I am just disgusted with the term HR “professional”…..it doesn’t exist in America. Once companies got rid of the adults who knew how to answer a phone or email properly, or would invite you to stop by and drop off a resume and get 5-10 minutes, if you are going to be in the neighborhood after It’s driving say 100 miles, because your experience has a direct relation to the needs of the company. It’s RARE today to find anyone that on the ball.

    My take is the little airhead is doing the boss behind the wife’s back and its to only place to put her. Don’t you think we know this?

    competitive intelligence and your company’s “before makeup face” don’t drive business objectives, they drive people away.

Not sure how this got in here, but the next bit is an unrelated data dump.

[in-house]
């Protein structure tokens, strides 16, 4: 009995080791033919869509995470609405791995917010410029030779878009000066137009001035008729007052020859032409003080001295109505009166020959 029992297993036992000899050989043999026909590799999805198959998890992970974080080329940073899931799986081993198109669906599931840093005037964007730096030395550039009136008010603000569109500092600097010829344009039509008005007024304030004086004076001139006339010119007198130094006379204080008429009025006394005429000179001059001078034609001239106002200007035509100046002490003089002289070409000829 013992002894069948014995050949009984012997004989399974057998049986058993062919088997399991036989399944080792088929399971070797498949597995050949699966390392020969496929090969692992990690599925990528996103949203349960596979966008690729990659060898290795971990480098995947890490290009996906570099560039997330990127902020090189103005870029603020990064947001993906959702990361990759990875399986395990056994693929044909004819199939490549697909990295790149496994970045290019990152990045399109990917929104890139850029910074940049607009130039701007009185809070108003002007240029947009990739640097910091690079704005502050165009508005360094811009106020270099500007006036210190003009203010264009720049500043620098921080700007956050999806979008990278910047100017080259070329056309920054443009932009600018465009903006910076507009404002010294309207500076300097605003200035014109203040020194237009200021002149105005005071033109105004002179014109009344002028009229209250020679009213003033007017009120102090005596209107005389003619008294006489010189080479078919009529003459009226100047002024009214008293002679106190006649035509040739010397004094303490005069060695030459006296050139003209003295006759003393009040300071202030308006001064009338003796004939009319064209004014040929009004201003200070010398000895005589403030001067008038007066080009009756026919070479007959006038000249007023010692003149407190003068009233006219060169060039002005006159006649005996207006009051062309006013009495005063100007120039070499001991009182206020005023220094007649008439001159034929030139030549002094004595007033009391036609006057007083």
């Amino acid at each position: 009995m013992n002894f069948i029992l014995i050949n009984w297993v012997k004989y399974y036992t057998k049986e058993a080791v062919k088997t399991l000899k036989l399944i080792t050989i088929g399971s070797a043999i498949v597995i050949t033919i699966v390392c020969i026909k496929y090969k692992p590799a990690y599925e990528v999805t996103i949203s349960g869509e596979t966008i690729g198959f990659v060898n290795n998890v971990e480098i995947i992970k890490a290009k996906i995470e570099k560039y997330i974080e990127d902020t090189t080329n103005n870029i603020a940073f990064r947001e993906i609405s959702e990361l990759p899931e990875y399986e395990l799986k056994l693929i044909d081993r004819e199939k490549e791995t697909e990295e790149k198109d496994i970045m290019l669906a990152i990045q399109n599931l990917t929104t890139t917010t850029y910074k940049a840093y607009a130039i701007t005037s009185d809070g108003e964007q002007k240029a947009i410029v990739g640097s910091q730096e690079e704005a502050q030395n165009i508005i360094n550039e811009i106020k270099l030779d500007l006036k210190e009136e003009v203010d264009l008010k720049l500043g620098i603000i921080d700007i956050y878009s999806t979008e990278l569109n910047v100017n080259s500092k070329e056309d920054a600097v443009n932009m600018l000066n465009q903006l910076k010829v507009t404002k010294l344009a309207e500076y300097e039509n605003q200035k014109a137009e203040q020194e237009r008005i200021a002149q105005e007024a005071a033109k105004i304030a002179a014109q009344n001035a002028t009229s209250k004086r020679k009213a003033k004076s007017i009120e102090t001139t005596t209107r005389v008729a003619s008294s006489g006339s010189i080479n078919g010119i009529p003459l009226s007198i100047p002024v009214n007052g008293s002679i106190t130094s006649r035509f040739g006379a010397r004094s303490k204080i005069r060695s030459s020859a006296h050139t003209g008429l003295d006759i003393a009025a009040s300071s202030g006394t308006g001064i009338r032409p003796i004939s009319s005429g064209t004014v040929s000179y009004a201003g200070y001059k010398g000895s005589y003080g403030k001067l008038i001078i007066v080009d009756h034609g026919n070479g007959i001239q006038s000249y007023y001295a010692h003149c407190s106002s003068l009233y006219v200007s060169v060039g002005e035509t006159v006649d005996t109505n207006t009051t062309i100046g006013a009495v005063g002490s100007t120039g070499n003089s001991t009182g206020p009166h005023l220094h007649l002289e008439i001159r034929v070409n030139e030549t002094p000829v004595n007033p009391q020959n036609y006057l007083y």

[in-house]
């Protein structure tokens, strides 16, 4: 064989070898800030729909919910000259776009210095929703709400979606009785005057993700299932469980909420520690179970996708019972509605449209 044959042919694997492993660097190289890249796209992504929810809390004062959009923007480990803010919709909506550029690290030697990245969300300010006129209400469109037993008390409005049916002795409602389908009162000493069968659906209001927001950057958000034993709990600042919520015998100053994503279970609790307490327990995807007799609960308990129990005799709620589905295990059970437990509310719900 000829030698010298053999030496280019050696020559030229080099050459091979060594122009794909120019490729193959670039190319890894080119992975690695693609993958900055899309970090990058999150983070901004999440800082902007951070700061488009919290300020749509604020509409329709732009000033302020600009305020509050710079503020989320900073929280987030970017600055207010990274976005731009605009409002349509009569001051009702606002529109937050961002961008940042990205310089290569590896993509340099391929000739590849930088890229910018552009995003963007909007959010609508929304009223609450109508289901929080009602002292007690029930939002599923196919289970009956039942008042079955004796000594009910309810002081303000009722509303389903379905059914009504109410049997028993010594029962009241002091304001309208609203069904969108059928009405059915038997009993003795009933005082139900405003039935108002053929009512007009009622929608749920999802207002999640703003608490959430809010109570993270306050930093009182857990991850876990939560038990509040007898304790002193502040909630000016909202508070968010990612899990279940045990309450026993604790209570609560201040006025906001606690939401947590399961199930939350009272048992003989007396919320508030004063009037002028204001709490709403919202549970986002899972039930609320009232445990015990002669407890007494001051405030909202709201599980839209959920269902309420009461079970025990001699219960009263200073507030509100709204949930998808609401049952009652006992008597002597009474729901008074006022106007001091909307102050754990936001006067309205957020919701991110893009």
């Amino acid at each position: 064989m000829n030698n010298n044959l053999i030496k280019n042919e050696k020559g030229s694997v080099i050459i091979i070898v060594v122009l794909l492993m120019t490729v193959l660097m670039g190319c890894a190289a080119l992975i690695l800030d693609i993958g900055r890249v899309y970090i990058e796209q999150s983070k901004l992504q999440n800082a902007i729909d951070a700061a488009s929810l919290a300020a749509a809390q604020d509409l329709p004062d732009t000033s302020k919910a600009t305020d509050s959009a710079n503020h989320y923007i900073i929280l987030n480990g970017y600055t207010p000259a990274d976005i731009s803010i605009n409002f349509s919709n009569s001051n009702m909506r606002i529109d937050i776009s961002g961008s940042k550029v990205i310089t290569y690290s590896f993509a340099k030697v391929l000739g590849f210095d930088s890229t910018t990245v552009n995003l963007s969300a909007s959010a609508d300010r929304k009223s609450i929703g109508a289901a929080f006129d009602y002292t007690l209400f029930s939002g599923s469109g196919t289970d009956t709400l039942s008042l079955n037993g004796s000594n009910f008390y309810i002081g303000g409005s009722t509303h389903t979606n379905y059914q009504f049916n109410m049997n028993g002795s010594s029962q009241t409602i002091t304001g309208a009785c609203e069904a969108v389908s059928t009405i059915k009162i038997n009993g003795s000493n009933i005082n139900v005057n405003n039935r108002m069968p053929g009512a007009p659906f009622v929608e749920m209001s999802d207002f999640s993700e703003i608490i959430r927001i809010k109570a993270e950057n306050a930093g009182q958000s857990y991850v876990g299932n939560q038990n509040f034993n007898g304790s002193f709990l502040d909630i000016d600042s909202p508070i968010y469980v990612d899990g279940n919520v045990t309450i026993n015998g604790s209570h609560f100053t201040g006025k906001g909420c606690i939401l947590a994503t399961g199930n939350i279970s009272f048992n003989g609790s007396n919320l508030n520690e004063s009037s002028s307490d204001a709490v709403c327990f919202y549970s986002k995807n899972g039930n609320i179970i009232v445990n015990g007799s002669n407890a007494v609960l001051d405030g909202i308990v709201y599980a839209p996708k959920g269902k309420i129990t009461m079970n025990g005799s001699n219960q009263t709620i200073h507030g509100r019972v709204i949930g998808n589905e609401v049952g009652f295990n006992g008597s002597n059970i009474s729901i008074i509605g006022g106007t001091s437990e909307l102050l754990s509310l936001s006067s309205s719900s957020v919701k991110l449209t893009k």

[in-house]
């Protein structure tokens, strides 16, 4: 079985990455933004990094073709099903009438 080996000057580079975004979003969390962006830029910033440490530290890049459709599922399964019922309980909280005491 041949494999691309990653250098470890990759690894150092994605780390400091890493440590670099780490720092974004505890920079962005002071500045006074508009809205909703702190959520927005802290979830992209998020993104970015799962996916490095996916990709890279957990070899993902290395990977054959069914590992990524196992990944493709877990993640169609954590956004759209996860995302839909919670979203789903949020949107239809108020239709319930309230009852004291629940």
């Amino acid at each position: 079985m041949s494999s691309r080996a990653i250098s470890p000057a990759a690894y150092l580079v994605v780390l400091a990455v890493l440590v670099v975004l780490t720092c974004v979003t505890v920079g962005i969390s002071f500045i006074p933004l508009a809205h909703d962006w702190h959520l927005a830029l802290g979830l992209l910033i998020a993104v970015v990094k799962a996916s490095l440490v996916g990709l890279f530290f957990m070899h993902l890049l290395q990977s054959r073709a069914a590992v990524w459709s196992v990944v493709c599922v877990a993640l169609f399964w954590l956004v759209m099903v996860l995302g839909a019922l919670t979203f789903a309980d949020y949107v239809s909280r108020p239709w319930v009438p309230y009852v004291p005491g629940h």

• Richard, sounds like you’ve dealt with some rough companies. I’m not trying to stereotype here and rest assured, I know a lot of great HR pros but then I’m pretty lucky. I remember being frustrated in my job search too, so I know the women (and MEN) of which you speak do exist. But it’s not fair to paint an entire profession with one brush. As tools have gotten more sophisticated, many people are taken aback by face to face interviews before they’ve scheduled them. It sounds like this happened to you and that stinks, but remember recruiting is only part of what many HR professionals are expected to do, so sometimes they don’t have time to see you on short notice or have a prioritized list of requirements from the hiring manager to deal with.

      • Maren:

        Thats where the double speak comes in….tools have gotten more sophistacated???. I think they have been dumbed down just like putting pictures of McD items on a cash register.